Pride on the Big Screen – All Year Round
Everyone heard about Israel’s one and only LGBTQ film festival – TLVFest. By now to keep the audience close throughout the year, the organizers created a special spin-off: TLVFest Movie Club, a monthly screening taking place in the city’s established film theater, The Cinemateque.
Meet Israeli film director and scriptwriter Yair Hochner, the man who decided to boost the creative buzz in Israel, bringing home the most exciting films which are dealing with LGBTQ issues.
It’s quite impressive that a one-a-year festival can extend into all-year-around chain of events. You must be courageous to go with a decision like this.
There was no question about it that the demand was big enough to extend the festival: in 2013 we had over 10,000 people in our auditoriums, We’ve screened over than 250 movies – including shorts and features – and we had twenty-something artists visiting us from all over the world.
You have been very successful in driving the Israeli crowd’s attention on international gay-themed movies. How about bringing Israeli movies abroad?
That is exactly our current mission. We created programs abroad of Israeli LGBT films in such cities like: Oslo, Berlin, Sao Paulo, Montevideo, Athens and many more. Also, TLVFest decided to distribute local movies all around the world. Our first title is “Gay in a Day”, which premiered at our festival in 2012. We’ve asked members of the LGBTQ community to document themselves for one full day, and the materials make up a rich movie-mosaic, showcasing the different meanings of being lesbian, gay, trans or bi.
It’s been several years since you started your mission: connecting cinematography and homosexuality. How is it looking back now at the first baby steps?
It’s crazy to think about it that the first festival took place at Tel Aviv’s legendary CD and DVD store, the Third Ear. We’ve been showing our movies in tiny theaters of about 30 seats each. By next year the breakthrough was on its way: we moved our programs to the Cinematheque, and only openly gay friendly cinema institution in Israel, and the rest is history.
Seems like the gay issue is not the only taboo you are about to break: several movies offer solutions to the Muslim-Jewish conflict, and deals with the subject of religious and secular Israelis. How would you describe your mission in a nutshell?
We at TLVFest oppose all forms of violence, and strongly believe that long lasting peace should be fulfilled through justice for Palestine and Israel. Our work is dedicated to create a safe, harmonic and tolerant Middle East, where everybody can feel home – regardless from being religious, non-religious, straight, gay, or carrier or any other label forced on them by society.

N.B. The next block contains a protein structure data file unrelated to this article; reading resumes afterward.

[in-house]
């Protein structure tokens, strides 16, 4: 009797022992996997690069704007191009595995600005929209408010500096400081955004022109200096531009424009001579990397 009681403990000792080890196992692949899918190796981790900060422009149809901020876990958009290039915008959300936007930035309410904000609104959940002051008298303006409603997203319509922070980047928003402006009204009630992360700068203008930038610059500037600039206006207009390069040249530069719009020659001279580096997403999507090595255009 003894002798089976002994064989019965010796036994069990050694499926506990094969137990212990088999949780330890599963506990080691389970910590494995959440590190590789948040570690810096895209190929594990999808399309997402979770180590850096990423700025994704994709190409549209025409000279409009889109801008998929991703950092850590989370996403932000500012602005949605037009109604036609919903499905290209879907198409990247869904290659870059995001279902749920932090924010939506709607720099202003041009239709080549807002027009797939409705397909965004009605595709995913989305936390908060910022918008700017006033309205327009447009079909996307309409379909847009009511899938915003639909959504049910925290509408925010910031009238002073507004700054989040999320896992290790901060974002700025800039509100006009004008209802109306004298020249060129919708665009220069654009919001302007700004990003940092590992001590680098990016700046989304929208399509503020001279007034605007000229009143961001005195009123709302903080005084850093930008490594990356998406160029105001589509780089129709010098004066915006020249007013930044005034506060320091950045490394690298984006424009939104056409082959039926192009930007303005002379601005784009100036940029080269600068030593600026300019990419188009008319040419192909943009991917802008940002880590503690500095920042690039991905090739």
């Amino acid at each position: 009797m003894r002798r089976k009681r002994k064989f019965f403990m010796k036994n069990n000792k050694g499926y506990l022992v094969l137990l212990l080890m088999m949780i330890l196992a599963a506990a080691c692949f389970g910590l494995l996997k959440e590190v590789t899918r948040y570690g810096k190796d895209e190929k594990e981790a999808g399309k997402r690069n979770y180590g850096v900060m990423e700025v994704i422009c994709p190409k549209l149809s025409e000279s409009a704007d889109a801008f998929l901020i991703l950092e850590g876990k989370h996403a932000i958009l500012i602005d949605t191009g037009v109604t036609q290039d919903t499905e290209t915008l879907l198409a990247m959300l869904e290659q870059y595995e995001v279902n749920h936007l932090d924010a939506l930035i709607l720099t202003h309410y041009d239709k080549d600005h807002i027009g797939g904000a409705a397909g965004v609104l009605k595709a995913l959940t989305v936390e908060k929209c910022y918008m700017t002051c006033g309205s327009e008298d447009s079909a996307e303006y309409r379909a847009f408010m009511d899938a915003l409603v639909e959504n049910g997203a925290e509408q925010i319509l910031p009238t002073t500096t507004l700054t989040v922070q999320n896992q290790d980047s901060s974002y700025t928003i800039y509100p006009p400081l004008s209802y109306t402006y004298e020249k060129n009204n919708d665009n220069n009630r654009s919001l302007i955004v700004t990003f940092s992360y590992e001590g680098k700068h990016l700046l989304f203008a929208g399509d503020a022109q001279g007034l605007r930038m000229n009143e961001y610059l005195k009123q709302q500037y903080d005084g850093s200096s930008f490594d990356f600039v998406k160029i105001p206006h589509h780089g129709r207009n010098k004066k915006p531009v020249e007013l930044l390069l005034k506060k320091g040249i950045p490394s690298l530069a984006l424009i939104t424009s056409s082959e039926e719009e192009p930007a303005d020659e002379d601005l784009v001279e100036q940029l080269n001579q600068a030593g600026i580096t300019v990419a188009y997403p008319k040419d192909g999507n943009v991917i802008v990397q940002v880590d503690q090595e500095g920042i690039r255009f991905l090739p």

In a rapidly growing metropolis where everything is so profit-orientated it must be tough sometimes to keep a project like this alive. Did you face with many opposers through the years?
Although TLVFest is showing the greatest amount of films in Tel Aviv and we have a very large number of guests from abroad, the municipality discriminates against us. Our budget support from the municipality is the lowest compared to all other film festivals in the city. This fight is our next big fight against the budgetary discrimination from Tel Aviv municipality. Last year the Israeli Film Council decided to stop supporting the festival, but thanks to the voice of our crowd, the decree has been canceled. We are constantly looking for media partners – fashion, beverage, travel, and beauty product, etc. companies – to cooperate with, so we won’t have to be threatened by the boycott of religious groups which are working on shutting us down.
What’s the next big thing for TLVFest?
We are standing by our mission in 2014 as well: as June arrives we’ll hold 8 days of screenings with special shows, discussions and general festivities. Meanwhile the TLVFest movie club continues bringing international LGBTQ movie treats to the Cinemateque: on the 11th of December, starting at 20.30 we are presenting four Israeli Lesbian short movies, and from 22.00 the movie “In The Name Of”, which won Teddy Award for Best Feature at the Berlin International Film Festival.